Sometimes Israel was ruled by Egypt, sometimes by Syria. Finally, one of the kings of Syria, named Antiochus Epiphanes, decided to try to destroy the Jewish religion. His soldiers went into the temple, where they were not allowed, and even sacrificed a pig on the altar of the temple. They tried to force Jews to eat pig meat, and to do other things which were against the Jewish religion. The situation became so serious that finally a rebellion broke out, led by the family called the Maccabees. This rebellion was successful. They drove out the foreign army, and were able to win independence for themselves.

The leader of the Jews during this time was the high priest. He was not only the religious leader of the country, but the political leader as well.

The Jews remained independent for about one hundred years, until they were finally added to the Roman Empire about 60 years before Jesus was born.

Long before, at the time of the fall of Jerusalem, many Jews had gone to Egypt, and after this time the Jewish community in Egypt became very important. Like the Jews in other areas, they stopped using the Hebrew language. But for them the new language was Greek. These Jews wanted to be able to read the scriptures in a language they could understand, so they arranged to have the books of the Old Testament translated into Greek. This was a famous translation known today as the Septuagint.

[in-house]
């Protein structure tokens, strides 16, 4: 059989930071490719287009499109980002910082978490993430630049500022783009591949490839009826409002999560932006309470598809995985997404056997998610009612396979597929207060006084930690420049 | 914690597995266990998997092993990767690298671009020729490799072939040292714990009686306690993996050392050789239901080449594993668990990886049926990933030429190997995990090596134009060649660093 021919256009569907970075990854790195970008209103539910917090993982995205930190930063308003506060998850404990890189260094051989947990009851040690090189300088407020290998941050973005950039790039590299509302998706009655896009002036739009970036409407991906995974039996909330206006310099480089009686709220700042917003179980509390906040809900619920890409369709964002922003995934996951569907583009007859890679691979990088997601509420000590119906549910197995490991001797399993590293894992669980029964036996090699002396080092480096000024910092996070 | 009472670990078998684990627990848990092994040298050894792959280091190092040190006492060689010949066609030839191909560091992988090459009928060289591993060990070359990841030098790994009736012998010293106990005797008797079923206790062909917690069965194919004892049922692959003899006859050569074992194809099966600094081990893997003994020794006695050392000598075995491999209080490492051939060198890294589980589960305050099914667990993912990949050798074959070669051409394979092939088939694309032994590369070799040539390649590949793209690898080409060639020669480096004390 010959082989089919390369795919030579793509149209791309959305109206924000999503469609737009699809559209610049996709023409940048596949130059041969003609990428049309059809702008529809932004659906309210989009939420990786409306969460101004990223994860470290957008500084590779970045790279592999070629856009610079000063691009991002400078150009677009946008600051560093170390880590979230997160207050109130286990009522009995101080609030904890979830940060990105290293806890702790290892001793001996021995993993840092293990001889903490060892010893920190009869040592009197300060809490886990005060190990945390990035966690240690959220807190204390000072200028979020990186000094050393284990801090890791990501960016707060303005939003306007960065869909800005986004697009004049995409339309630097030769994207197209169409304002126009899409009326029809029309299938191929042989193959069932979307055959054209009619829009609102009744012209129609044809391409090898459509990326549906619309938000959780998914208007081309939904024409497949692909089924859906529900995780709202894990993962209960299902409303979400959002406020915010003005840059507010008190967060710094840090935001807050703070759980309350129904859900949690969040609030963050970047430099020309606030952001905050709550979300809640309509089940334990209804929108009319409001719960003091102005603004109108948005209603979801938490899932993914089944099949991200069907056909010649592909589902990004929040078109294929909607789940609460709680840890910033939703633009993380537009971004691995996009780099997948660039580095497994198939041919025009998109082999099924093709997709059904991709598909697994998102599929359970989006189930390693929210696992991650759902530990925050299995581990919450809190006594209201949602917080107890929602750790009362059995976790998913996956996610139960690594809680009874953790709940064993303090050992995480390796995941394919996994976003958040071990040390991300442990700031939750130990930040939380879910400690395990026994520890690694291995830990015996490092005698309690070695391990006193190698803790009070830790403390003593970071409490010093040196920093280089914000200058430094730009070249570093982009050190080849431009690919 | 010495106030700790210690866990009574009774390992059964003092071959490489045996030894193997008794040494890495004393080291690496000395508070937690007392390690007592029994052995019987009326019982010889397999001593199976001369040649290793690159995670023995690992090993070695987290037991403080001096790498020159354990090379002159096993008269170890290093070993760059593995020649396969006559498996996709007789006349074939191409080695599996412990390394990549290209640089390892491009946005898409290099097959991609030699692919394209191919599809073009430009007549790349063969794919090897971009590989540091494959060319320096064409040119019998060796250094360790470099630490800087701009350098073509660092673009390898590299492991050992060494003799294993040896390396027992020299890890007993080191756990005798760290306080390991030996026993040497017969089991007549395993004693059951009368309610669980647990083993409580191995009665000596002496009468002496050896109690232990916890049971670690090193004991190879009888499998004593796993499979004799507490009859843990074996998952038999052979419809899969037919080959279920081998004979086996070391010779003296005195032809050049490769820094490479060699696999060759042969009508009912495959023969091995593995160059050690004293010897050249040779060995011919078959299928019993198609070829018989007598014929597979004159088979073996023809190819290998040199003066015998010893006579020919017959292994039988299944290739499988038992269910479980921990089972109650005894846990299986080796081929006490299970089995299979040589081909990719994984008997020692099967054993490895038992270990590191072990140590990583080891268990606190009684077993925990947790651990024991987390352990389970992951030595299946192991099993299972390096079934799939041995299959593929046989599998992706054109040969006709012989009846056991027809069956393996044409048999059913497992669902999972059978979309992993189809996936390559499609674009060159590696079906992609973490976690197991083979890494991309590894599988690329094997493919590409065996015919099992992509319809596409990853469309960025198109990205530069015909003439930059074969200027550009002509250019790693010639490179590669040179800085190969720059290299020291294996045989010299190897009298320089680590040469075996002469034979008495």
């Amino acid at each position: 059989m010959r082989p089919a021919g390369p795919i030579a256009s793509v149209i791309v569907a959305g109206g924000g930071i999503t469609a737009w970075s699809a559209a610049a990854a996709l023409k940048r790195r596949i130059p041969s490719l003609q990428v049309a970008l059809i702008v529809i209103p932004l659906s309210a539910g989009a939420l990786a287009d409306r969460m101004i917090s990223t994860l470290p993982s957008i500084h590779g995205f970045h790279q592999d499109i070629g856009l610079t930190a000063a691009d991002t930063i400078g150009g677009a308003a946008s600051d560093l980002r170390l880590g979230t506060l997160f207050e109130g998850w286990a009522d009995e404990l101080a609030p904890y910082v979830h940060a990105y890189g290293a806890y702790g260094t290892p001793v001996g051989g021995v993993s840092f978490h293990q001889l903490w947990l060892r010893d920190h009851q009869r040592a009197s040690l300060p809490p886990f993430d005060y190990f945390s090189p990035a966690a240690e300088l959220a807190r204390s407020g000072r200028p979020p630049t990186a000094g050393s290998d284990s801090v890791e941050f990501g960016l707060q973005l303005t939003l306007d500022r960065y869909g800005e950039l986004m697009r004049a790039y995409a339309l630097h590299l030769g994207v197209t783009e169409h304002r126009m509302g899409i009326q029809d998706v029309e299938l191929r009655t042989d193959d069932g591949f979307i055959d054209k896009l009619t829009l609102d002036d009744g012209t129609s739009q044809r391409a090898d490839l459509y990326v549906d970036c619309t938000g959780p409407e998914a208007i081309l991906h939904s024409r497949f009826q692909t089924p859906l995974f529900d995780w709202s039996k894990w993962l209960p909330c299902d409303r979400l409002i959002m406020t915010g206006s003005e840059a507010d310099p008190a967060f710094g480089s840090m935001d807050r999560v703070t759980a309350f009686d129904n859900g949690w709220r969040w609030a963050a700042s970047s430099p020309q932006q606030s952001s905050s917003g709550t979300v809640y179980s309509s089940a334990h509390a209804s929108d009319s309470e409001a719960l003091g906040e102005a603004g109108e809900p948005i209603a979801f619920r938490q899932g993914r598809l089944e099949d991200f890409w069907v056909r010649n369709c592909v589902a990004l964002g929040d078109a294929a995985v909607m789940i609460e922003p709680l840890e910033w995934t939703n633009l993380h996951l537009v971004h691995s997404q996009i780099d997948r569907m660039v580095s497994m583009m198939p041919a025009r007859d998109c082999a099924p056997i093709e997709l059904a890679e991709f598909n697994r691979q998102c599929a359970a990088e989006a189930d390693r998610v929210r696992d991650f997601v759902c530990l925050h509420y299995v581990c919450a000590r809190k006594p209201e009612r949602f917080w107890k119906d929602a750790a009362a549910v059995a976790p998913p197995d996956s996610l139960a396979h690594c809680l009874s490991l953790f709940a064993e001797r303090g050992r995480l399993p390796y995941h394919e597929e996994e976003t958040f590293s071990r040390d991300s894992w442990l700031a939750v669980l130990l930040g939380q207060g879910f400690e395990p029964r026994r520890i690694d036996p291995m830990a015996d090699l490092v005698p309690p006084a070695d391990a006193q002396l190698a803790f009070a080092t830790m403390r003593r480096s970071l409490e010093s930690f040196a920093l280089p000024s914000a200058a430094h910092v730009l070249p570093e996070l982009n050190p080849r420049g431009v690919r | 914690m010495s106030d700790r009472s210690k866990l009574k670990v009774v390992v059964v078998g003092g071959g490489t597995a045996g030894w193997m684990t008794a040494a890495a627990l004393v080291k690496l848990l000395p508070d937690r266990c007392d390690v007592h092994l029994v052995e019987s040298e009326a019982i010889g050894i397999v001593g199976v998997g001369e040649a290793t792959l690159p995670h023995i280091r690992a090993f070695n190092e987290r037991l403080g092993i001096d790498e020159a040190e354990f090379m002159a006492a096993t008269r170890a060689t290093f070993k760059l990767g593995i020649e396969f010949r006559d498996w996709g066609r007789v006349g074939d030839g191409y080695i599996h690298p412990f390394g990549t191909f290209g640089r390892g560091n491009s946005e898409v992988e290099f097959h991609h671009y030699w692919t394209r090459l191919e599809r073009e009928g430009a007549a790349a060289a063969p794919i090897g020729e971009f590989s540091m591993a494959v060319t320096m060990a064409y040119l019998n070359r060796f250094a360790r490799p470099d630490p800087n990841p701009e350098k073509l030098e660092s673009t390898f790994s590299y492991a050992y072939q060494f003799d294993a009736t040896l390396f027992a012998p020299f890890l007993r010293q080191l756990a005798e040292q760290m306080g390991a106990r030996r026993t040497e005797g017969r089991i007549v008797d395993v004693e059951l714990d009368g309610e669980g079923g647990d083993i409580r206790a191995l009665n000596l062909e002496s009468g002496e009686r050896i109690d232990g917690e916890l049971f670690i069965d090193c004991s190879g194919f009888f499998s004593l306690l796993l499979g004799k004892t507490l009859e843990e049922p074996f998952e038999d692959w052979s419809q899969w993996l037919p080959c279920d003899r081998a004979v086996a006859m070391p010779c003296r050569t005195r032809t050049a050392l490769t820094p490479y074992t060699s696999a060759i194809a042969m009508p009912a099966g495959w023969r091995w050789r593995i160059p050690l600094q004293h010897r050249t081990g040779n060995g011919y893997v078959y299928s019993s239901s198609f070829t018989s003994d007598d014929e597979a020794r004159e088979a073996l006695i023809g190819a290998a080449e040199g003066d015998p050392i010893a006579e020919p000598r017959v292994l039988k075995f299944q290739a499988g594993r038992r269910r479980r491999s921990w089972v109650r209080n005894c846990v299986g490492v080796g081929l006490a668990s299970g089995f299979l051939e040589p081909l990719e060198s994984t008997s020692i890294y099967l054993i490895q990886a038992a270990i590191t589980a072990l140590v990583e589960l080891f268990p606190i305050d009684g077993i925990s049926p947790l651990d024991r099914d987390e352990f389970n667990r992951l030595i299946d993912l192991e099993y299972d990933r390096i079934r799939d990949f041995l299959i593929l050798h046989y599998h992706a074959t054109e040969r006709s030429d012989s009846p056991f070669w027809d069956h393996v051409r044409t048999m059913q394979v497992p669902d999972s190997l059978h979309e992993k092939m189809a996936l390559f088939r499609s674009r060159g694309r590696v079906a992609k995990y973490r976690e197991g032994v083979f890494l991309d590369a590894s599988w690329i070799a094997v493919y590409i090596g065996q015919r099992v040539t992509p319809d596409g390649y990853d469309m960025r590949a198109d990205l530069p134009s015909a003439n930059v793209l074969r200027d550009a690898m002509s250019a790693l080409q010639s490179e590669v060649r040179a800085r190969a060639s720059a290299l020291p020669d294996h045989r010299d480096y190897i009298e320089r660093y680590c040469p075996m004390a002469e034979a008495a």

The Jewish community who used the Septuagint did not use only the books which had been translated from Hebrew. There were other religious books which had been written in Greek (or in Hebrew but passed on to us only in Greek), and some of these were added to the Septuagint as well. So from early days the Septuagint was quite different from the Hebrew scriptures.

IV. The language of Jesus
By the time of Jesus, the language of Palestine (Galilee, Samaria, and Judea) was Aramaic. Jesus must have talked to his disciples and to the crowds in Aramaic. However, it seems likely that Jesus also used Greek, for example when he was speaking to Pilate. Although Latin was the real language of the Romans, Greek was the main language of the Roman Empire.

Many scholars believe that Mark's Gospel was written in Aramaic, and only later translated into Greek, and some believe that other portions of the New Testament were also originally written in Aramaic or Hebrew. This may or may not be true, but it is true that the only New Testament materials we have today are all in Greek. By the time the New Testament was being written, the Christian church had spread into many different areas and countries, and Greek was the language needed.